Collins' knowledge of the Hebrew Bible is extensive on both theological and historical levels. His knowledge is also useful because in the Hebrew Bible are the roots of the problems with messianic interpretation - the scriptures themselves. Once Collins places particular scriptures in their historical context, he then goes on to show their influence(s) and interpretation(s) in various post- and extra-biblical works of literature. We find a pre-existent, heavenly messiah, a priestly messiah, a kingly messiah, and a militant messiah in the works Collins analyzes. At least one messiah was expected and possibly and two, depending on who wrote the work. Collins also deals with the history of the word "messiah" and its various uses in the Hebrew Bible.
In reading the book, the reader will gain some insights as to how and why the writers of the New Testament understood Jesus the way that they did, but the goal of the book is not to connect these works to Jesus.
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20 of 23 people found the following review helpful By Susan L Alfson on August 20, 2000
Format: Hardcover
The Scepter and the Star is an excellent and indepth study of the controversy between Judaism and Christianity. In this book we find substantial support for the reasons that many Jews did not accept Jesus as their Messiah. The Jews were looking for two Messiahs- not one. There is scriptural support, which is well documented by John Collins that points to two Messiah figures of the Apocalypse. Collins also references Dead Sea Scroll material that specifically points out two figures- a Davidic and a Priestly Messiah . This book explains how two diverse religions came and stayed- Judaism and Christianity- over these differences. It shows how the Bible was more than a religious book, but a history book as well. This is an excellent, well written book that should get people to look again at the Bible and perhaps read it with insight instead of letting others TELL you what it says!!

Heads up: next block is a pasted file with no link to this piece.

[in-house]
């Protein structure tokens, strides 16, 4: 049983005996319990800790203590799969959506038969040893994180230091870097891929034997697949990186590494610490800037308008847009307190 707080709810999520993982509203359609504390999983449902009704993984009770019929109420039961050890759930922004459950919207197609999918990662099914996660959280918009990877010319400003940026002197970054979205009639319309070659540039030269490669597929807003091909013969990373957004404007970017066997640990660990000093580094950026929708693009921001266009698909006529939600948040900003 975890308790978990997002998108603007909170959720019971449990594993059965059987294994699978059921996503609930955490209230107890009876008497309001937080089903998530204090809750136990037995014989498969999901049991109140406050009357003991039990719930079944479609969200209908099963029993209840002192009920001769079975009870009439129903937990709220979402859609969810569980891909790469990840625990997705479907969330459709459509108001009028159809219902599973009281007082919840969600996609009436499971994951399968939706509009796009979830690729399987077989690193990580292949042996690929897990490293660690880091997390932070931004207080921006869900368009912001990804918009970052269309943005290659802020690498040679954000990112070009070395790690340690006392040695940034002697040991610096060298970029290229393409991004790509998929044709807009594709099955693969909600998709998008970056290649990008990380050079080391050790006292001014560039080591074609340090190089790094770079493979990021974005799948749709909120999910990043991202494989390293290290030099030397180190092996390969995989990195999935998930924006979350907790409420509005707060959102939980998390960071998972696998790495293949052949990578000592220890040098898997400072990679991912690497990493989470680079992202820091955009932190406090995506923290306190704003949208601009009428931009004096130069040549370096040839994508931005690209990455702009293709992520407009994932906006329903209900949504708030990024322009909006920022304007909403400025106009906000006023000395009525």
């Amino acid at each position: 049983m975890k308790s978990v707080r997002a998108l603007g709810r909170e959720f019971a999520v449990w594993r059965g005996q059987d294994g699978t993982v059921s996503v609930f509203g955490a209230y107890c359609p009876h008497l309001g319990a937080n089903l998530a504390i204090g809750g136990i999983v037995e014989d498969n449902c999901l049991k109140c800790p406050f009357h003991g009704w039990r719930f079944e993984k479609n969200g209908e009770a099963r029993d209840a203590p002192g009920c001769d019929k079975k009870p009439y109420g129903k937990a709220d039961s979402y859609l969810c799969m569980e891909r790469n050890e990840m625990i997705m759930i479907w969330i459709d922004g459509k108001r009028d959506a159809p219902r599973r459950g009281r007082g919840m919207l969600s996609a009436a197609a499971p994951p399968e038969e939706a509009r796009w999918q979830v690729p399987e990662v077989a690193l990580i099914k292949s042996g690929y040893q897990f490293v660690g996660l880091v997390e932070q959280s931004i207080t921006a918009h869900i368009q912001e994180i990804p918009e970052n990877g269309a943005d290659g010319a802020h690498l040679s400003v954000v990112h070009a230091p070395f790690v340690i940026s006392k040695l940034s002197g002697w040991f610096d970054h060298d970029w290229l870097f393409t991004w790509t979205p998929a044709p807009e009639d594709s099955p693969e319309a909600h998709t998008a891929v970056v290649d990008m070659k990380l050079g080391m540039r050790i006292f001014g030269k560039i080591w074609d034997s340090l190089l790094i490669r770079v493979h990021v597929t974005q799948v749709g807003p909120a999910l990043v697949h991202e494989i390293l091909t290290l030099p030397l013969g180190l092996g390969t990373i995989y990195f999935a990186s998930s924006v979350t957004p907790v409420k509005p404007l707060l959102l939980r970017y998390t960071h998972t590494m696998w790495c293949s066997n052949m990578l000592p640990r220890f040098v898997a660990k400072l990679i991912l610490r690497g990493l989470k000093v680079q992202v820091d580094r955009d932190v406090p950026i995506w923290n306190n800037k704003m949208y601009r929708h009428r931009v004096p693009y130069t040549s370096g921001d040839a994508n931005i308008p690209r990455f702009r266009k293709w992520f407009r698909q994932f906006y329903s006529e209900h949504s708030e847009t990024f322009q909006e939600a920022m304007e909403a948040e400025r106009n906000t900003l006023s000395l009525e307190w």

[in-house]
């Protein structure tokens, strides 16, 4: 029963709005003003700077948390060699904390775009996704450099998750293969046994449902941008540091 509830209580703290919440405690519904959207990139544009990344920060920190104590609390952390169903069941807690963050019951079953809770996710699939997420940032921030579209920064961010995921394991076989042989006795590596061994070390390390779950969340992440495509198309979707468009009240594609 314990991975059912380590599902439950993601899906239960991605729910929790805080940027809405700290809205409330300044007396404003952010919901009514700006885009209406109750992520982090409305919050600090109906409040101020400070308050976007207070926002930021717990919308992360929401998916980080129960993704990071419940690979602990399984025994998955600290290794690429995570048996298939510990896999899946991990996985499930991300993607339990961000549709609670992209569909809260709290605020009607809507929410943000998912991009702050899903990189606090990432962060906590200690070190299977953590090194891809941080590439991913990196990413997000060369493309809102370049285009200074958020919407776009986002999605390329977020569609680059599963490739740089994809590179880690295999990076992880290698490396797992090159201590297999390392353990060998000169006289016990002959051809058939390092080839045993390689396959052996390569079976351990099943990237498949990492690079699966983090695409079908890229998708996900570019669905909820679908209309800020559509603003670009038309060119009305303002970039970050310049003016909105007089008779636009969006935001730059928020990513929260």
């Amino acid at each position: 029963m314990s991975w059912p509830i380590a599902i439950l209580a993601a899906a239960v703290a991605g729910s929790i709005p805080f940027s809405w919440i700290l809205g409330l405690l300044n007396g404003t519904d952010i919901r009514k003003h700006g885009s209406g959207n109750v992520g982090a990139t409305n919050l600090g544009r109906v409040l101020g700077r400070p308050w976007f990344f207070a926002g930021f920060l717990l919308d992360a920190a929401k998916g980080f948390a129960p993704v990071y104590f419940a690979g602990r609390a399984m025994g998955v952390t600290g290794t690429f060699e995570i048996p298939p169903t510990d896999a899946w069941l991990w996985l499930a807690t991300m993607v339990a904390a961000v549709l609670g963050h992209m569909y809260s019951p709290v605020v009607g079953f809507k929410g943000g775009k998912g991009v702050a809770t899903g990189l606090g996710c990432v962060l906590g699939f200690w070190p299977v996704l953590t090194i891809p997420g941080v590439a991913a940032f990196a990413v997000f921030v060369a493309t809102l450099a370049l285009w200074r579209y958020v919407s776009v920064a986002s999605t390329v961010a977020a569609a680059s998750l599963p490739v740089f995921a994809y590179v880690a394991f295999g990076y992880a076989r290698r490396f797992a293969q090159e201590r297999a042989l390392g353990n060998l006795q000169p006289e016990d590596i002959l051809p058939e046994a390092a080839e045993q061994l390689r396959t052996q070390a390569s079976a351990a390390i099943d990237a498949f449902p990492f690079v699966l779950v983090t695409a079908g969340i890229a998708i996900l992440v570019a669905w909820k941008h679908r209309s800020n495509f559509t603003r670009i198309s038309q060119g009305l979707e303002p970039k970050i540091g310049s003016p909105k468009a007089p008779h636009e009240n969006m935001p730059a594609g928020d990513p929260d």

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7 of 7 people found the following review helpful By A. J. Valasek on June 11, 2005
Format: Hardcover
This is a well researched, scholarly book that examines the messianic movements of the second temple period. It basically examines the various phrases (e.g. son of man) associated with the messiah(s) that were expected throughout this period. It certainly was written from a research standpoint to be used for research and not intented as a casual reading.

This book gives a fair review of the various expectations such as a warrior type messiah, a suffering servant, as well as some lesser known movements such as the two messiah movement and even the Christianized returning messiah dogma.

For the most part, the author is not identifying the messiah as any particular individual, but is trying to provide a broad scope look at the many movements and possible reasons as to how they developed and evolved from one type to another.

Drawing heavily upon the Dead Sea Scrolls, the author examines the various Bible texts that imply messianism and attempts to place these messiahs in their proper context. I believe that any serious student of this period would do well to have a copy of this book handy as it should prove to be a well used and well cited text as the research and debate about messianism thrives and grows.
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Format: Hardcover Verified Purchase
Tells us who the Community at Qumran might have thought the Son of Man (priestly and kingly) might have been. Also talks through Pseudepigrapha and theories of who might have might have been Son of Man (men?).